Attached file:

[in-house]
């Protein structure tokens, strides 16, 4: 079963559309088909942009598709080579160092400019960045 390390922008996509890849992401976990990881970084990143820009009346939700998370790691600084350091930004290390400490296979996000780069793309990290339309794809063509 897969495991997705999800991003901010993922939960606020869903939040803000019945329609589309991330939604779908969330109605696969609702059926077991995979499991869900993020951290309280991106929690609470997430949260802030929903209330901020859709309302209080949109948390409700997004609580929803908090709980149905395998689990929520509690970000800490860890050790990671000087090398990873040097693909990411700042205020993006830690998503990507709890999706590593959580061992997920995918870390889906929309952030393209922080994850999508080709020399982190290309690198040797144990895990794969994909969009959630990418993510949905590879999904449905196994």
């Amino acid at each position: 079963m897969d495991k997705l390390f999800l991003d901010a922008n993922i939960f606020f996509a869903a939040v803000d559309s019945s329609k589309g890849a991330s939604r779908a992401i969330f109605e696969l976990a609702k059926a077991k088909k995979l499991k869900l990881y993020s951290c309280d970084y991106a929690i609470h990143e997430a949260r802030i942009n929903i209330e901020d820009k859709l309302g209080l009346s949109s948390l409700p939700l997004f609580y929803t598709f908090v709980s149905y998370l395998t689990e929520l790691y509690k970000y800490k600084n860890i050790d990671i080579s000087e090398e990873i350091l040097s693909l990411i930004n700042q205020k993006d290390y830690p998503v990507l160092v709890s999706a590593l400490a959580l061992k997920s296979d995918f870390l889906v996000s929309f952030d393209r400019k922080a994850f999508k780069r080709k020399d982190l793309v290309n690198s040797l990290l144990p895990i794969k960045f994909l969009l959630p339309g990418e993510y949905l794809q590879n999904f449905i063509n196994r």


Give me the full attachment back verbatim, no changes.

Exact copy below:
[in-house]
């Protein structure tokens, strides 16, 4: 079963559309088909942009598709080579160092400019960045 390390922008996509890849992401976990990881970084990143820009009346939700998370790691600084350091930004290390400490296979996000780069793309990290339309794809063509 897969495991997705999800991003901010993922939960606020869903939040803000019945329609589309991330939604779908969330109605696969609702059926077991995979499991869900993020951290309280991106929690609470997430949260802030929903209330901020859709309302209080949109948390409700997004609580929803908090709980149905395998689990929520509690970000800490860890050790990671000087090398990873040097693909990411700042205020993006830690998503990507709890999706590593959580061992997920995918870390889906929309952030393209922080994850999508080709020399982190290309690198040797144990895990794969994909969009959630990418993510949905590879999904449905196994």
């Amino acid at each position: 079963m897969d495991k997705l390390f999800l991003d901010a922008n993922i939960f606020f996509a869903a939040v803000d559309s019945s329609k589309g890849a991330s939604r779908a992401i969330f109605e696969l976990a609702k059926a077991k088909k995979l499991k869900l990881y993020s951290c309280d970084y991106a929690i609470h990143e997430a949260r802030i942009n929903i209330e901020d820009k859709l309302g209080l009346s949109s948390l409700p939700l997004f609580y929803t598709f908090v709980s149905y998370l395998t689990e929520l790691y509690k970000y800490k600084n860890i050790d990671i080579s000087e090398e990873i350091l040097s693909l990411i930004n700042q205020k993006d290390y830690p998503v990507l160092v709890s999706a590593l400490a959580l061992k997920s296979d995918f870390l889906v996000s929309f952030d393209r400019k922080a994850f999508k780069r080709k020399d982190l793309v290309n690198s040797l990290l144990p895990i794969k960045f994909l969009l959630p339309g990418e993510y949905l794809q590879n999904f449905i063509n196994r």